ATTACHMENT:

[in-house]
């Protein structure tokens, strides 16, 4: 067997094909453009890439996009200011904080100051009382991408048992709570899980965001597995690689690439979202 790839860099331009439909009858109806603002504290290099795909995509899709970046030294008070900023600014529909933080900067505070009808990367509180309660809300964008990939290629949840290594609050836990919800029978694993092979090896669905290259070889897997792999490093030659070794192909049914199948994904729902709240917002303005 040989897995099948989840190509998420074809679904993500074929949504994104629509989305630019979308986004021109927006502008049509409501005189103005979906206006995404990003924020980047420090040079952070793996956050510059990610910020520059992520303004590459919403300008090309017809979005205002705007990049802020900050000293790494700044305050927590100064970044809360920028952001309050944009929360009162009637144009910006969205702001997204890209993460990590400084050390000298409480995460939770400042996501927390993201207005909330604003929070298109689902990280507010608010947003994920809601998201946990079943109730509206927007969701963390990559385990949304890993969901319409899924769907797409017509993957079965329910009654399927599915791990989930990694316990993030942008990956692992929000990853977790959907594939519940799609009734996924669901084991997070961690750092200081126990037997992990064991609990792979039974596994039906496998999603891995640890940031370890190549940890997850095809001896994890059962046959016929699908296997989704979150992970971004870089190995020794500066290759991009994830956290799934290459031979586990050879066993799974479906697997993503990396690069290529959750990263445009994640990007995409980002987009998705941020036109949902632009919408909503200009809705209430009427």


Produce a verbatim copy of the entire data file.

[in-house]
């Protein structure tokens, strides 16, 4: 067997094909453009890439996009200011904080100051009382991408048992709570899980965001597995690689690439979202 790839860099331009439909009858109806603002504290290099795909995509899709970046030294008070900023600014529909933080900067505070009808990367509180309660809300964008990939290629949840290594609050836990919800029978694993092979090896669905290259070889897997792999490093030659070794192909049914199948994904729902709240917002303005 040989897995099948989840190509998420074809679904993500074929949504994104629509989305630019979308986004021109927006502008049509409501005189103005979906206006995404990003924020980047420090040079952070793996956050510059990610910020520059992520303004590459919403300008090309017809979005205002705007990049802020900050000293790494700044305050927590100064970044809360920028952001309050944009929360009162009637144009910006969205702001997204890209993460990590400084050390000298409480995460939770400042996501927390993201207005909330604003929070298109689902990280507010608010947003994920809601998201946990079943109730509206927007969701963390990559385990949304890993969901319409899924769907797409017509993957079965329910009654399927599915791990989930990694316990993030942008990956692992929000990853977790959907594939519940799609009734996924669901084991997070961690750092200081126990037997992990064991609990792979039974596994039906496998999603891995640890940031370890190549940890997850095809001896994890059962046959016929699908296997989704979150992970971004870089190995020794500066290759991009994830956290799934290459031979586990050879066993799974479906697997993503990396690069290529959750990263445009994640990007995409980002987009998705941020036109949902632009919408909503200009809705209430009427």